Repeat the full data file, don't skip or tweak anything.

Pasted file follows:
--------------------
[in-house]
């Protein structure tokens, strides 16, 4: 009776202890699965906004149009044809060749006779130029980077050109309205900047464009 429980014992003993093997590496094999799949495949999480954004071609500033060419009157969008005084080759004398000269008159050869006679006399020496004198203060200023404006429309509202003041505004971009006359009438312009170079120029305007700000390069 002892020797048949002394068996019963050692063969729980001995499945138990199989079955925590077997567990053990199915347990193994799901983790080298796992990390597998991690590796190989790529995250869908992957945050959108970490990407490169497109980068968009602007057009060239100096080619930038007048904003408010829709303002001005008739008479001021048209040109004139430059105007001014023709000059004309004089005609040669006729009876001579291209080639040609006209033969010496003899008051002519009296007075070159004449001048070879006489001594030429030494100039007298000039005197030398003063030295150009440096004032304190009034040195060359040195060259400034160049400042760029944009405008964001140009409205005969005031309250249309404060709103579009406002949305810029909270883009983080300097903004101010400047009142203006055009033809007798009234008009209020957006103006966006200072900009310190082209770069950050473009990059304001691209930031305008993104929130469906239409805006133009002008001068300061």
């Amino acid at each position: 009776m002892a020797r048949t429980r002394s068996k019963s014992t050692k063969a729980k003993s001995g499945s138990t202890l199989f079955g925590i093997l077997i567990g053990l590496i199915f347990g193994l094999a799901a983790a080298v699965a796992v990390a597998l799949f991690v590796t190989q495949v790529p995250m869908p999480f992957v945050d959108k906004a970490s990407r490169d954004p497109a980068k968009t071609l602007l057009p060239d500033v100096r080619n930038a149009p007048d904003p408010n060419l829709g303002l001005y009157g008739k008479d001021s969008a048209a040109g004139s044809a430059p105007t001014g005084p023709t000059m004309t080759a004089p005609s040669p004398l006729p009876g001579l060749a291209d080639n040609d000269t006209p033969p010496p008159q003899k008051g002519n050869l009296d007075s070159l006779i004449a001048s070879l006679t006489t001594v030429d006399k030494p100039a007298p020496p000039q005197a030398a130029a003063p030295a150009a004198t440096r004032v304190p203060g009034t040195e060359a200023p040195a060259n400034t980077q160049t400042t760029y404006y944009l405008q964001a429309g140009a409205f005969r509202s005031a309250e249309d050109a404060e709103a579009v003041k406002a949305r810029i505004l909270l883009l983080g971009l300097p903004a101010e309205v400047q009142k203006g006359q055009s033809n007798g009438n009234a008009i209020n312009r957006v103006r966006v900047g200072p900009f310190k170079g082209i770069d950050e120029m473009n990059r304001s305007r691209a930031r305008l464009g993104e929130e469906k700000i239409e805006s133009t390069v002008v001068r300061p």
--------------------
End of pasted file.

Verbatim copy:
[in-house]
């Protein structure tokens, strides 16, 4: 009776202890699965906004149009044809060749006779130029980077050109309205900047464009 429980014992003993093997590496094999799949495949999480954004071609500033060419009157969008005084080759004398000269008159050869006679006399020496004198203060200023404006429309509202003041505004971009006359009438312009170079120029305007700000390069 002892020797048949002394068996019963050692063969729980001995499945138990199989079955925590077997567990053990199915347990193994799901983790080298796992990390597998991690590796190989790529995250869908992957945050959108970490990407490169497109980068968009602007057009060239100096080619930038007048904003408010829709303002001005008739008479001021048209040109004139430059105007001014023709000059004309004089005609040669006729009876001579291209080639040609006209033969010496003899008051002519009296007075070159004449001048070879006489001594030429030494100039007298000039005197030398003063030295150009440096004032304190009034040195060359040195060259400034160049400042760029944009405008964001140009409205005969005031309250249309404060709103579009406002949305810029909270883009983080300097903004101010400047009142203006055009033809007798009234008009209020957006103006966006200072900009310190082209770069950050473009990059304001691209930031305008993104929130469906239409805006133009002008001068300061």
């Amino acid at each position: 009776m002892a020797r048949t429980r002394s068996k019963s014992t050692k063969a729980k003993s001995g499945s138990t202890l199989f079955g925590i093997l077997i567990g053990l590496i199915f347990g193994l094999a799901a983790a080298v699965a796992v990390a597998l799949f991690v590796t190989q495949v790529p995250m869908p999480f992957v945050d959108k906004a970490s990407r490169d954004p497109a980068k968009t071609l602007l057009p060239d500033v100096r080619n930038a149009p007048d904003p408010n060419l829709g303002l001005y009157g008739k008479d001021s969008a048209a040109g004139s044809a430059p105007t001014g005084p023709t000059m004309t080759a004089p005609s040669p004398l006729p009876g001579l060749a291209d080639n040609d000269t006209p033969p010496p008159q003899k008051g002519n050869l009296d007075s070159l006779i004449a001048s070879l006679t006489t001594v030429d006399k030494p100039a007298p020496p000039q005197a030398a130029a003063p030295a150009a004198t440096r004032v304190p203060g009034t040195e060359a200023p040195a060259n400034t980077q160049t400042t760029y404006y944009l405008q964001a429309g140009a409205f005969r509202s005031a309250e249309d050109a404060e709103a579009v003041k406002a949305r810029i505004l909270l883009l983080g971009l300097p903004a101010e309205v400047q009142k203006g006359q055009s033809n007798g009438n009234a008009i209020n312009r957006v103006r966006v900047g200072p900009f310190k170079g082209i770069d950050e120029m473009n990059r304001s305007r691209a930031r305008l464009g993104e929130e469906k700000i239409e805006s133009t390069v002008v001068r300061p």